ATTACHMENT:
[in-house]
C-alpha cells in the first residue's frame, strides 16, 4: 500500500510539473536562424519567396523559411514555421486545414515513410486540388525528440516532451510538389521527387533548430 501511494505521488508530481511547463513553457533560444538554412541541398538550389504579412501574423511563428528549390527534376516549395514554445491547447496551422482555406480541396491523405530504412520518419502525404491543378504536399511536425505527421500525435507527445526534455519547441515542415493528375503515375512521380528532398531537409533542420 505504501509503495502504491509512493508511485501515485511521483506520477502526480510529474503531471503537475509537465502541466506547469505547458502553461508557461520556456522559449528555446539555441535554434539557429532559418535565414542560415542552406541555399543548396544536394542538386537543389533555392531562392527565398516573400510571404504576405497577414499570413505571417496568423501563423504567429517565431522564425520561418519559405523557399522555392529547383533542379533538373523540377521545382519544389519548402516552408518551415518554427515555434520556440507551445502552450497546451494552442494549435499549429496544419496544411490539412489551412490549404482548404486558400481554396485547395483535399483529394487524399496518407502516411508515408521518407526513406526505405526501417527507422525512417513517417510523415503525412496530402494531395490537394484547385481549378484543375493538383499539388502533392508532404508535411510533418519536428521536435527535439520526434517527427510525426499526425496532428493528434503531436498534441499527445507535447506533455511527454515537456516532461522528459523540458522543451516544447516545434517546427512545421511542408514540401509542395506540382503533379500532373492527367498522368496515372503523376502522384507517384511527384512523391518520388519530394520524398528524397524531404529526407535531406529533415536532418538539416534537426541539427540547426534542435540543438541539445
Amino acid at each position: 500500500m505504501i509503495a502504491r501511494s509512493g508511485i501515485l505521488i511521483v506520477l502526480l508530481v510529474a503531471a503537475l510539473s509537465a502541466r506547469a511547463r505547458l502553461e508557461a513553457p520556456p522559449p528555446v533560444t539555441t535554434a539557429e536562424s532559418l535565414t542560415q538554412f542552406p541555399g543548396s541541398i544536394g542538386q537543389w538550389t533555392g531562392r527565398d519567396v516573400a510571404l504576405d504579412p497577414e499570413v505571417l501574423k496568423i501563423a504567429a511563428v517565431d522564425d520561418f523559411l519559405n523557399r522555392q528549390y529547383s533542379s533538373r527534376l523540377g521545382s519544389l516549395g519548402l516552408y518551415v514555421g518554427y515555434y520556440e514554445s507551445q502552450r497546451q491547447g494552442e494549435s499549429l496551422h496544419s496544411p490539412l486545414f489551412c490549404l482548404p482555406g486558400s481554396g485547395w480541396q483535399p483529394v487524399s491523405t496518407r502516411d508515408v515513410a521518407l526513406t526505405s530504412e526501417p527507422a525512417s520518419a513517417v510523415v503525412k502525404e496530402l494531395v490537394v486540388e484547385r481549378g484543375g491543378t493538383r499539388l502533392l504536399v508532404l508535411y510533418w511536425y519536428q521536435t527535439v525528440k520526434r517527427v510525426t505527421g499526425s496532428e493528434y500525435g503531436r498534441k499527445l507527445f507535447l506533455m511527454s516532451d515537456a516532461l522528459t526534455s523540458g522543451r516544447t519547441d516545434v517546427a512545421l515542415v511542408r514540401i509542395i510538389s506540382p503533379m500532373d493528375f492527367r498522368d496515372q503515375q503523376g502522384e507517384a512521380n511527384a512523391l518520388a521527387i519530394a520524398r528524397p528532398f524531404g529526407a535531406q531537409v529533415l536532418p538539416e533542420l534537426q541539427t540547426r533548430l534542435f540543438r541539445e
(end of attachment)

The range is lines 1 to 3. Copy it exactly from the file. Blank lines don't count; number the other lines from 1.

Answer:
[in-house]
C-alpha cells in the first residue's frame, strides 16, 4: 500500500510539473536562424519567396523559411514555421486545414515513410486540388525528440516532451510538389521527387533548430 501511494505521488508530481511547463513553457533560444538554412541541398538550389504579412501574423511563428528549390527534376516549395514554445491547447496551422482555406480541396491523405530504412520518419502525404491543378504536399511536425505527421500525435507527445526534455519547441515542415493528375503515375512521380528532398531537409533542420 505504501509503495502504491509512493508511485501515485511521483506520477502526480510529474503531471503537475509537465502541466506547469505547458502553461508557461520556456522559449528555446539555441535554434539557429532559418535565414542560415542552406541555399543548396544536394542538386537543389533555392531562392527565398516573400510571404504576405497577414499570413505571417496568423501563423504567429517565431522564425520561418519559405523557399522555392529547383533542379533538373523540377521545382519544389519548402516552408518551415518554427515555434520556440507551445502552450497546451494552442494549435499549429496544419496544411490539412489551412490549404482548404486558400481554396485547395483535399483529394487524399496518407502516411508515408521518407526513406526505405526501417527507422525512417513517417510523415503525412496530402494531395490537394484547385481549378484543375493538383499539388502533392508532404508535411510533418519536428521536435527535439520526434517527427510525426499526425496532428493528434503531436498534441499527445507535447506533455511527454515537456516532461522528459523540458522543451516544447516545434517546427512545421511542408514540401509542395506540382503533379500532373492527367498522368496515372503523376502522384507517384511527384512523391518520388519530394520524398528524397524531404529526407535531406529533415536532418538539416534537426541539427540547426534542435540543438541539445
Amino acid at each position: 500500500m505504501i509503495a502504491r501511494s509512493g508511485i501515485l505521488i511521483v506520477l502526480l508530481v510529474a503531471a503537475l510539473s509537465a502541466r506547469a511547463r505547458l502553461e508557461a513553457p520556456p522559449p528555446v533560444t539555441t535554434a539557429e536562424s532559418l535565414t542560415q538554412f542552406p541555399g543548396s541541398i544536394g542538386q537543389w538550389t533555392g531562392r527565398d519567396v516573400a510571404l504576405d504579412p497577414e499570413v505571417l501574423k496568423i501563423a504567429a511563428v517565431d522564425d520561418f523559411l519559405n523557399r522555392q528549390y529547383s533542379s533538373r527534376l523540377g521545382s519544389l516549395g519548402l516552408y518551415v514555421g518554427y515555434y520556440e514554445s507551445q502552450r497546451q491547447g494552442e494549435s499549429l496551422h496544419s496544411p490539412l486545414f489551412c490549404l482548404p482555406g486558400s481554396g485547395w480541396q483535399p483529394v487524399s491523405t496518407r502516411d508515408v515513410a521518407l526513406t526505405s530504412e526501417p527507422a525512417s520518419a513517417v510523415v503525412k502525404e496530402l494531395v490537394v486540388e484547385r481549378g484543375g491543378t493538383r499539388l502533392l504536399v508532404l508535411y510533418w511536425y519536428q521536435t527535439v525528440k520526434r517527427v510525426t505527421g499526425s496532428e493528434y500525435g503531436r498534441k499527445l507527445f507535447l506533455m511527454s516532451d515537456a516532461l522528459t526534455s523540458g522543451r516544447t519547441d516545434v517546427a512545421l515542415v511542408r514540401i509542395i510538389s506540382p503533379m500532373d493528375f492527367r498522368d496515372q503515375q503523376g502522384e507517384a512521380n511527384a512523391l518520388a521527387i519530394a520524398r528524397p528532398f524531404g529526407a535531406q531537409v529533415l536532418p538539416e533542420l534537426q541539427t540547426r533548430l534542435f540543438r541539445e